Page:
Minstrel Banjo

For enthusiasts of early banjo

New Minstrel picker here--as background, I've been doing clawhammer for 30+ years, and it seems that the primary goal in clawhammer (for many) is to get as far away from the tab as possible (there are also those who shun us who tab in favor or ear-learning exclusively but that's another story) while still retaining some semblance of the initial tune. I guess old time in general, probably due to its oral tradition, is made up of its thousands of tunes, some of which resemble other tunes with different names, have he same name with different tunes, are combinations of tune parts with new names, etc.

Bottom line--I get the feeling that because Minstrel tunes come from written music, and the tabs have specific fingerings/attacks that are also written down, and after watching and listening at many of the available videos, I should strive play tunes as written; note-for-note, stroke-for-stroke, and keep the improvisation for clawhammer....YES? (and as Judge Judy would say: "This requires an answer of yes or no. When I need more information I'll ask another question"!  thanx.....hugh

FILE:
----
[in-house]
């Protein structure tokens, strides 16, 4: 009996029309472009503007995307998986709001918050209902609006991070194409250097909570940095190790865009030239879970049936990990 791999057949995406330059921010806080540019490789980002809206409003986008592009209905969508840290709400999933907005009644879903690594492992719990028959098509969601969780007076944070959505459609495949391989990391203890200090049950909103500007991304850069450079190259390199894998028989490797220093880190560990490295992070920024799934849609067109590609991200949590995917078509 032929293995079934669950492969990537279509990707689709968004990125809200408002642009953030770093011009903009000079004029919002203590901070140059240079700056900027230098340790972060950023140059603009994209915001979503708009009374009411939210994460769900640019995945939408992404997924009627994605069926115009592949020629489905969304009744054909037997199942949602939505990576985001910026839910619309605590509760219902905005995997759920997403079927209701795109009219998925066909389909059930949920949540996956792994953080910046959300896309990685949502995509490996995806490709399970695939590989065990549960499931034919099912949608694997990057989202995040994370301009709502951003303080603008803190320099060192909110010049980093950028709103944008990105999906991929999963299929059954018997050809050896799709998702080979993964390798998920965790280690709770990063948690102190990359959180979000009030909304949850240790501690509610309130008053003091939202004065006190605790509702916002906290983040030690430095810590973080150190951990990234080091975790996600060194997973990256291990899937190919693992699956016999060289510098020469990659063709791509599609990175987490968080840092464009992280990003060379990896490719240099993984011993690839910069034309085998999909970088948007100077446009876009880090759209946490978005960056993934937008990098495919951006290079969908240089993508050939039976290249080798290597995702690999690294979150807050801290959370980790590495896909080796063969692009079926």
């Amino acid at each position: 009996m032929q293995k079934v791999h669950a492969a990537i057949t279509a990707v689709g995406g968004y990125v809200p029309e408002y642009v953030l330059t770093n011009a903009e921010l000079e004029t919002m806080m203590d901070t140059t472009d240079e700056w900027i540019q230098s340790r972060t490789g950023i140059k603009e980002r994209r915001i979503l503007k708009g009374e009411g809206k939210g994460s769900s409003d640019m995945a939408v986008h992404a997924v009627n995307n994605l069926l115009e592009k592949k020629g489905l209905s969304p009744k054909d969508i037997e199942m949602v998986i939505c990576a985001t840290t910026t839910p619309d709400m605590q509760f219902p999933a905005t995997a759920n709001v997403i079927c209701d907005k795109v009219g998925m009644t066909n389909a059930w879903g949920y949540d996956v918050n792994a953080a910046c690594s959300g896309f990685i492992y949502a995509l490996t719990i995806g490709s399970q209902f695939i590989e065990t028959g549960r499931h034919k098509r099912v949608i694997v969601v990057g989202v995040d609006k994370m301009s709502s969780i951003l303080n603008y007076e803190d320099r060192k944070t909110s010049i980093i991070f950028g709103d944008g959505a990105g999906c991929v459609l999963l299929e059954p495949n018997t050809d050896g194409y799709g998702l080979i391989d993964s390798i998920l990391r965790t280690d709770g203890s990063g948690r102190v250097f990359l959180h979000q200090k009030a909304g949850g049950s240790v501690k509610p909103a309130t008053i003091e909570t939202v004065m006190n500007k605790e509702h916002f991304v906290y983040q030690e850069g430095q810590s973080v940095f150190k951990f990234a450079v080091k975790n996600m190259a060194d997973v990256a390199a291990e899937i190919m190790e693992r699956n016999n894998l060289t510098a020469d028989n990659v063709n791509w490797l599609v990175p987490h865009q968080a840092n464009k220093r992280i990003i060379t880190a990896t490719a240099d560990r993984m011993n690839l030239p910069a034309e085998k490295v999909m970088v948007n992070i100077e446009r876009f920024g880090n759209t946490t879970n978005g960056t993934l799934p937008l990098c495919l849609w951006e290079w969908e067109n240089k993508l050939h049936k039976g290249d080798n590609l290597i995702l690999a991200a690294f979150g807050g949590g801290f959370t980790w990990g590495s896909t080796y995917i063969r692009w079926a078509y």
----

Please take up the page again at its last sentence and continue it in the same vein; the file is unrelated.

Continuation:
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Simply look at compendiums of music, such as Elias Howe's Musician's Companion from 1850.  In it you will find a variety of music including Irish and Scottish music.  There is music from Europe, "Ethiopian" music, popular music, classical music, etc.  One thing that Elaine's and my research is showing is that here in America, what was called "Scottish" music and "Irish" music is actually more of an American impression of these genres rather than necessarily being music from those countries.  As a reference:

http://imslp.org/wiki/The_Musician's_Companion_(Howe,_Elias)

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